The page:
SEATTLE, WASHINGTON—In 2007, Dutch secondary school biology teacher Hanny van Arkel spotted something mysterious in the night sky. Combing through Galaxy Zoo, an online database set up to enlist the public's help in classifying galaxies, she came across a glowing green smudge of light approximately 650 million light-years away. The object, which became known as Hanny's Voorwerp (Dutch for "object"), is one of the most mysterious in the universe. Now, detailed Hubble Space Telescope images and new x-ray observations presented here today at the 217th meeting of the American Astronomical Society may finally confirm what it is.
Initial imaging of Hanny's Voorwerp by a wide range of telescopes on the ground and in space indicated that it was a giant cloud of hot gas. Astronomers speculated that the glow was caused by irradiation from a neighboring galaxy known as IC 2497. The idea is that the galaxy harbors a giant black hole in its core that once gobbled up gas and stars, emitting two opposing jets of hot gas and high-energy radiation. Such active galaxies are also known as quasars. When the radiation from this object hit the gas cloud, it excited oxygen atoms, causing the cloud to glow green.
The new x-ray observations, presented by Yale University astronomer Kevin Schawinski, reveal that the quasar is no longer active, probably because the black hole ran out of food. But scientists believe it shut down quite recently, because the Voorwerp is still glowing. Given that light from IC 2497 takes tens of thousands of years to reach the Voorwerp, astronomers speculate that the quasar must have turned off less than 200,000 years ago. That means it shut down much faster than scientists thought possible.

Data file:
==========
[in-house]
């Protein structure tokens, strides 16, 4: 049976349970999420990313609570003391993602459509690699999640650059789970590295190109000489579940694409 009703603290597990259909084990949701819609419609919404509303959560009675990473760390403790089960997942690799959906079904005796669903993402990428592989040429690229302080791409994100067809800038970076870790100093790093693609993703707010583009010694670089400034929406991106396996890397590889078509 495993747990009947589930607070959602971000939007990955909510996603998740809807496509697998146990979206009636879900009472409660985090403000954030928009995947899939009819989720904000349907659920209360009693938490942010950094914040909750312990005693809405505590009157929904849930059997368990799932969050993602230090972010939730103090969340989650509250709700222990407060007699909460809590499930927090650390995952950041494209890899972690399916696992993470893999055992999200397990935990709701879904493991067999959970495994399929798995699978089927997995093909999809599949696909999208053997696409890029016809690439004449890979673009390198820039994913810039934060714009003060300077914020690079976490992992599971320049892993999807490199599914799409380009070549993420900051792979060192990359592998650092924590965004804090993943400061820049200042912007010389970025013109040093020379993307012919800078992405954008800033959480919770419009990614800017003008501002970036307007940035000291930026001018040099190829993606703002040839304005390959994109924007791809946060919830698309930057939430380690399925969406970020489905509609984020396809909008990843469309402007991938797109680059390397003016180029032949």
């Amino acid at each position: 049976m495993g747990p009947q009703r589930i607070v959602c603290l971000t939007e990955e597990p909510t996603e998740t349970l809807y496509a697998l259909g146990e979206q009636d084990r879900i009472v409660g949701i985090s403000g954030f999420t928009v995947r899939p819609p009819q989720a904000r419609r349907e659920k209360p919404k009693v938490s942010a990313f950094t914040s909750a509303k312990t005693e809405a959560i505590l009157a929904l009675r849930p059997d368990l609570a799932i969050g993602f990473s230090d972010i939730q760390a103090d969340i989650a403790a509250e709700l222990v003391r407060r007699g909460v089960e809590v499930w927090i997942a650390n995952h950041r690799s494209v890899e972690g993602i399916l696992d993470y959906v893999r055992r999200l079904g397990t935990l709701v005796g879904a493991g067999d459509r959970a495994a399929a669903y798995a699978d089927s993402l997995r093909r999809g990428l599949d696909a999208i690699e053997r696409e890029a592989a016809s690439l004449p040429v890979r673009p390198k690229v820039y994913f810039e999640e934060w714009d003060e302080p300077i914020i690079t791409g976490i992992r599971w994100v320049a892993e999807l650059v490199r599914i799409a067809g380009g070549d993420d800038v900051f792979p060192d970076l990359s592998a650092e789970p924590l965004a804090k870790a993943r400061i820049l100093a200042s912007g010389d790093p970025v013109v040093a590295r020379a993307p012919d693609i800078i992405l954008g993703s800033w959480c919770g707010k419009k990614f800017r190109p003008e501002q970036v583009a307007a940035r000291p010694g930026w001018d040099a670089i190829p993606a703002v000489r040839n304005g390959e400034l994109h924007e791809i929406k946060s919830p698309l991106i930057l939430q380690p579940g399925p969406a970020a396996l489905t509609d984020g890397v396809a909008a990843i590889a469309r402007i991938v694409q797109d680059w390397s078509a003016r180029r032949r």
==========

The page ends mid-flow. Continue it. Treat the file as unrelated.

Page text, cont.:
The new Hubble observations, obtained in April 2010, also confirm the dead-quasar hypothesis. In particular, they reveal clusters of young stars in the Voorwerp, some of which are no older than a million years; they're the yellowish areas in the upper right part of the object (see picture). According to astronomer and team leader William Keel of the University of Alabama, Tuscaloosa, the presence of these young stars indicates that jets of fast-moving particles—which are ejected by quasars—bombarded the gas cloud. As a result, the gas got compressed and new stars were born.
Other Hubble measurements revealed an expanding bubble of matter in the galaxy's core. "Both the star clusters in Hanny's Voorwerp and the expanding bubble in the galaxy's core hint at a strong outflow of gas, fostered by a quasar," says Keel.
The new Hubble images are the most detailed observations of a quasar host galaxy ever, says Schawinski. Most quasars are much farther away, and usually the host galaxies can't be studied well because the quasar light is so overwhelmingly bright. Moreover, he says, the observed rapid shutdown of the quasar in IC 2497 will help astronomers better understand the feasting physics of supermassive black holes.